So what are these press logs Dyson refers to? These are where the BBC records the statements prepared in response to questions from the Mail on Sunday, statements such as ‘the draft graphic reconstructions on which this story are based have no validity and have never been published. They were set up in the early part of an investigation and were discarded when some of the information could not be substantiated. They were never in any way connected to the ‘Panorama’ on Princess Diana, and there was never any intention to publish them in the form in which they have been leaked’.

Claiming that the ‘draft graphic reconstructions’ were ‘never in any way connected to the Panorama on Princess Diana’ and a subsequent exchange with the Independent led Dyson to talk of a BBC cover-up : ‘I am satisfied that the BBC covered up in its press logs such facts as it had been able to establish about how Mr Bashir secured the interview’.

There is no suggestion in Lord Dyson’s conclusion in his summary that the cover-up went any further or higher. But in the body of his report he asks openly ‘WAS THERE A COVER UP BY THE BBC? He points a finger at an unnamed somebody, expressing scepticism that every BBC News editor chose not to report the newspaper allegations against Bashir without a ‘party line’ being issued: ‘there was no good reason not to mention the issue at all on any news programme. By failing to do so, the BBC fell short of the high standards of integrity and transparency which are its hallmark. The documents that I have read and the oral testimony that I have heard do not enable me to make a finding as to who was responsible for deciding that the story should not be covered by the BBC and for issuing the “official line” to editors to which I have referred. It must have been someone from senior management, but I can’t say who it was’.

I cannot remember any previous independent inquiry going so deeply into editorial decision-making at the BBC. But other than whoever that ‘someone from senior management’ might be or the unspecified person or people who were responsible for the press logs, Lord Dyson chooses not to name anybody in his allegation of a cover-up. Nor does he choose to extend the allegation of a cover-up to the briefings given to the Board of Management and the Board of Governors. I suspect the hand of a lawyer or two is involved.

Issues not covered by Lord Dyson

‘The Right Honourable Lord Dyson’, as he signs off, also mentions a number of times that a certain issue ‘is of no direct relevance to my Terms of Reference’. He lists five ‘ISSUES I HAVE NOT ADDRESSED IN THIS REPORT’. I think two of them are especially significant, numbers three and four on his list:

‘The third is why Mr Bashir was re-engaged by the BBC in 2016. Although it might be argued that this question is in some way related to my Terms of Reference, I do not consider that it is sufficiently closely related to them to justify my examining and reaching any conclusions on it. The BBC’s investigations were completed twenty years before Mr Bashir was re- engaged.The fourth is whether there was a culture at the BBC of hostility towards whistleblowers’.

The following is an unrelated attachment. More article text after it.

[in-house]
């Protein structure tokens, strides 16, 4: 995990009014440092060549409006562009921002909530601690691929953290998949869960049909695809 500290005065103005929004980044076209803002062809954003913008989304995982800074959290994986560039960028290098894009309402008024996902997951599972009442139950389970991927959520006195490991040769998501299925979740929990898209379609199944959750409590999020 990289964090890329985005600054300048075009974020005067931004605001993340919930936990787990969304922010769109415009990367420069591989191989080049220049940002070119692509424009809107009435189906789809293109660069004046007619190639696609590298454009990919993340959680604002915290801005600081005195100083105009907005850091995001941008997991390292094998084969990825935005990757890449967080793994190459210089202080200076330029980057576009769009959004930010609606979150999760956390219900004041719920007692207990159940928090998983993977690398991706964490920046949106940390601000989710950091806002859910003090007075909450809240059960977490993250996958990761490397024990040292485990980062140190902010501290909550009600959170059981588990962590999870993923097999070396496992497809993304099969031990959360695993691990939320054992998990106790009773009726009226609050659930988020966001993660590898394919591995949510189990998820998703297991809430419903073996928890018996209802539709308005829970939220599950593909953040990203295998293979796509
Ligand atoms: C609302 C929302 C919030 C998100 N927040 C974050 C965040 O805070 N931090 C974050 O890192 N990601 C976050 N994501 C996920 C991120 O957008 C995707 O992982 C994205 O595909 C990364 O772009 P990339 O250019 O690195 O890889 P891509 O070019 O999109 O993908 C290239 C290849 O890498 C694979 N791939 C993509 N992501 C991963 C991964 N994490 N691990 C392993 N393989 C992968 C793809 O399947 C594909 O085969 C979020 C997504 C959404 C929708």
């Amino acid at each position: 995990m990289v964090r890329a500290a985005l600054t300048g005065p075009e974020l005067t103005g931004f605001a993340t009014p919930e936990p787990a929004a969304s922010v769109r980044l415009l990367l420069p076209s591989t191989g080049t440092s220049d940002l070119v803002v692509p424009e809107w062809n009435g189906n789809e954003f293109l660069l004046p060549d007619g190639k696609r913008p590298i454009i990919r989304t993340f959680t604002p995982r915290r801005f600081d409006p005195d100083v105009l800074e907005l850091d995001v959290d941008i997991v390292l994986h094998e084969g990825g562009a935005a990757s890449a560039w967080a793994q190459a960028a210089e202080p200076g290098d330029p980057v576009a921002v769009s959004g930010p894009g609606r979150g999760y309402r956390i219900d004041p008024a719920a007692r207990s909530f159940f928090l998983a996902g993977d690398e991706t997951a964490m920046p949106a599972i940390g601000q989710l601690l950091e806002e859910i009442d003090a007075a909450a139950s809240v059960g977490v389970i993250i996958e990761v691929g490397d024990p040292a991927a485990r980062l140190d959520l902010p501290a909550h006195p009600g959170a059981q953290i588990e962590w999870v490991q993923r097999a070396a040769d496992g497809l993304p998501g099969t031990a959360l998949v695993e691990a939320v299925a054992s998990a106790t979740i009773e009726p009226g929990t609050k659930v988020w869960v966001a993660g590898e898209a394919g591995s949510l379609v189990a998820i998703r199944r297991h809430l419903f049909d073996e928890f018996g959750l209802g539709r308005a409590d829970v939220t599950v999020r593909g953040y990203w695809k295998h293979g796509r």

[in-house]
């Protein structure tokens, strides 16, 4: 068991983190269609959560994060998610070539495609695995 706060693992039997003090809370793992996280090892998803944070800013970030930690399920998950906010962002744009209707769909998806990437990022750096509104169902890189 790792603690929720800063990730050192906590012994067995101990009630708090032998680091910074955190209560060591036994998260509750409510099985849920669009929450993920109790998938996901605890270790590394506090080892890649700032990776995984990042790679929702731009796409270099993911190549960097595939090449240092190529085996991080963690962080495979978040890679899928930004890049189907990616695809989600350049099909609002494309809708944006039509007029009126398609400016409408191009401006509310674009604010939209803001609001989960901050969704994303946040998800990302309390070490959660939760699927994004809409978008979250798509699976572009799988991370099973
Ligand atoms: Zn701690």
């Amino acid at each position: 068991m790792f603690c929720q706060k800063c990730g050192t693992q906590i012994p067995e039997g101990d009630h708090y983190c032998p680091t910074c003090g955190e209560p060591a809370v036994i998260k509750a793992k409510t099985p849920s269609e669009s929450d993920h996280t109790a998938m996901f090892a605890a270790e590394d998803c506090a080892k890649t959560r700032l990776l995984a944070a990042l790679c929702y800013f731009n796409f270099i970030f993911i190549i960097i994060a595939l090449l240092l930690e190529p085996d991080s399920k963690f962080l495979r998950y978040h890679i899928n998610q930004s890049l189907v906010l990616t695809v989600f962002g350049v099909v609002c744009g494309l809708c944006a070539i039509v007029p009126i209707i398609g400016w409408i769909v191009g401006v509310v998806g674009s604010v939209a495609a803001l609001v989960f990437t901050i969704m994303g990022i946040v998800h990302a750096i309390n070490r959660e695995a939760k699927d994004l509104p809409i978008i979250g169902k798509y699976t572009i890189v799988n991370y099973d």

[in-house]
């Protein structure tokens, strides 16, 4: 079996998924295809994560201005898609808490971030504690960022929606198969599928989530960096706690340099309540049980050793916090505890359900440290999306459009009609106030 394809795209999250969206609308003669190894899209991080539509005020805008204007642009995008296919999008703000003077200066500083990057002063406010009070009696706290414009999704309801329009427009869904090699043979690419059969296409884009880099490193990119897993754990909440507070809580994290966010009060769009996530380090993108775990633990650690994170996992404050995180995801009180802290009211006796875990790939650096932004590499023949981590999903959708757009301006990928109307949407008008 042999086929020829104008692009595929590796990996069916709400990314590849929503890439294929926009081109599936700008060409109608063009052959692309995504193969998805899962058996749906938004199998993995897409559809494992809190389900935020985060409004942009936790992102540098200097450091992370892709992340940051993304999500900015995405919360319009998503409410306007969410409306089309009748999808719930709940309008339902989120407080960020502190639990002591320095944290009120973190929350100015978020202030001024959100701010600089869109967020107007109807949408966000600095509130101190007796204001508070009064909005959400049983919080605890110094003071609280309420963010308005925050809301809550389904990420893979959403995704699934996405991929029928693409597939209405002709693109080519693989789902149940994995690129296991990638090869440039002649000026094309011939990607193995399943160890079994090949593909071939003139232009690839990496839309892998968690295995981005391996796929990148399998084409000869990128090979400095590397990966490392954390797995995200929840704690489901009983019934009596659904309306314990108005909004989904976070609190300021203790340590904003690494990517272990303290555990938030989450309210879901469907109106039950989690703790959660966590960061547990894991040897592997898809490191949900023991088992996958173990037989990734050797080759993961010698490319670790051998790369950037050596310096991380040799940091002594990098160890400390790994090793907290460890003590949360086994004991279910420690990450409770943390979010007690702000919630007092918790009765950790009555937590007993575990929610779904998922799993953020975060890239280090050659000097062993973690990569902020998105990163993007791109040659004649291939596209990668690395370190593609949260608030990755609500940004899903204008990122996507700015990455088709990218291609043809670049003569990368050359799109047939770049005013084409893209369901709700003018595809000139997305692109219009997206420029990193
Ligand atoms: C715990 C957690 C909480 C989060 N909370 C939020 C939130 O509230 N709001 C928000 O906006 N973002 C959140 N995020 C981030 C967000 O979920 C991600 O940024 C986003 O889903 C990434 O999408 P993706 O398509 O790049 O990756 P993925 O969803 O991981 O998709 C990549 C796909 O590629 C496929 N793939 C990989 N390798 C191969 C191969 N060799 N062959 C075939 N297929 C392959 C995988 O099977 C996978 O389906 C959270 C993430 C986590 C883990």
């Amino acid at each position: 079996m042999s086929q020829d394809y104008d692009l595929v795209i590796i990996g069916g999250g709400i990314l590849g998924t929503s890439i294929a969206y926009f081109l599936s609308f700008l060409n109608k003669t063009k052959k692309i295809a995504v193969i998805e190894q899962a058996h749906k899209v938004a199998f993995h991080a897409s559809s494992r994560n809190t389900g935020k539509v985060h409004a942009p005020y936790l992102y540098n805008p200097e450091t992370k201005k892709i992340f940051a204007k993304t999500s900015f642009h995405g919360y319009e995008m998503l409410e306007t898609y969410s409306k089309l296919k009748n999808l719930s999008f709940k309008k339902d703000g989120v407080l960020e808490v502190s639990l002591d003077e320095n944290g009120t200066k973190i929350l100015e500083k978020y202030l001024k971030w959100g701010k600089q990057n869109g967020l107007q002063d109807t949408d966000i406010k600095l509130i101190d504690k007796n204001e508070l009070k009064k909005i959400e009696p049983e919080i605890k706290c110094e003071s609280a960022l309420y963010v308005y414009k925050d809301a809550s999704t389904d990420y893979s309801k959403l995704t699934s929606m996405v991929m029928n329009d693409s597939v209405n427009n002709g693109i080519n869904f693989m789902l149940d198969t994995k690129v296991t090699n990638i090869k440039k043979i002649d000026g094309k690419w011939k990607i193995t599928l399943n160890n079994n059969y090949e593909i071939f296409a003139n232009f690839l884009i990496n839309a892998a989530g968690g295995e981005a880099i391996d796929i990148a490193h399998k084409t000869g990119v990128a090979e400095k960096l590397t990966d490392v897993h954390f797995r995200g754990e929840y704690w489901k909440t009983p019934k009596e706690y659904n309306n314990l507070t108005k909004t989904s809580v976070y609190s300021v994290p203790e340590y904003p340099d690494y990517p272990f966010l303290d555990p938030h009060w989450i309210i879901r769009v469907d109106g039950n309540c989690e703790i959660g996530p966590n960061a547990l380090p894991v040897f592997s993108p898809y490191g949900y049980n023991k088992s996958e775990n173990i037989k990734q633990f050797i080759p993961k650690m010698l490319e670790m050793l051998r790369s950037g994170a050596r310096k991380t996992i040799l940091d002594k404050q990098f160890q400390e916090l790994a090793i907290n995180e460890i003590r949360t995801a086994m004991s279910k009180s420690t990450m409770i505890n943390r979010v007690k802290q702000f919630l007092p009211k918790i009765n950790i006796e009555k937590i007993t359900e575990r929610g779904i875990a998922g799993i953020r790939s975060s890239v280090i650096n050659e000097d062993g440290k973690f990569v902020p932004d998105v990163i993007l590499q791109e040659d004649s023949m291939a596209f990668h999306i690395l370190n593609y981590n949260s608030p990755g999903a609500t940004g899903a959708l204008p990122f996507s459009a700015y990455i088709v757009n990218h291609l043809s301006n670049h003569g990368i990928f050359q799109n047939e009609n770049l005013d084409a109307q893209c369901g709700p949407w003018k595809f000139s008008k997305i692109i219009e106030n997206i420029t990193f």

In my own opinion these two issues have to be addressed by current BBC management before they can claim to ‘move on’. I would add one further issue; why did the BBC management claim for so long in response to Freedom of Information requests that there were no files on the Bashir affair when we now know these did exist.

And Finally.

Having read all 322 paragraphs of Lord Dyson’s report, I would point to the section beginning at paragraph 247.Two sentences written by a senior BBC executive at the time reflected their attitude then to the allegations against Bashir. Anne Sloman who had interviewed Bashir with Tony Hall, wrote this about what she called this ‘sordid saga’:

‘The Diana story is probably now dead, unless Spencer talks. There’s no indication that he will’.

Questioned by Lord Dyson she said ‘It was unfortunate wording’ and concluded ‘it was true, wasn’t it? It was true for 25 years’.

Maybe now this chapter can close with a new generation of broadcast journalists hopefully realising that ‘straight dealing’ means what it says.

Disclosure of Interests: I was a BBC News journalist from 1969 to 1972 . I then joined BBC News’s principal competitor, ITN. While I was Deputy Editor of ITN in the early 1980s Martin Bashir was a freelance producer on the ITV Lunchtime News. I went on to become ITN’s Editor and Chief Executive. I subsequently became Ofcom’s Partner for Content and Standards where I led the investigations into breaches of the Broadcasting Code by the BBC and other broadcasters. I have been a Non-Executive Director of Channel Four for the past seven years, my term finishes at the end of May 2021, but I have played no role in the Channel’s own investigations into Martin Bashir. The views in this post are written in my personal capacity and not as a director of Channel Four. At one point in the preparation of their new investigation into the Bashir affair the current BBC Panorama team asked my views on the regulatory aspects but I was not interviewed for the programme.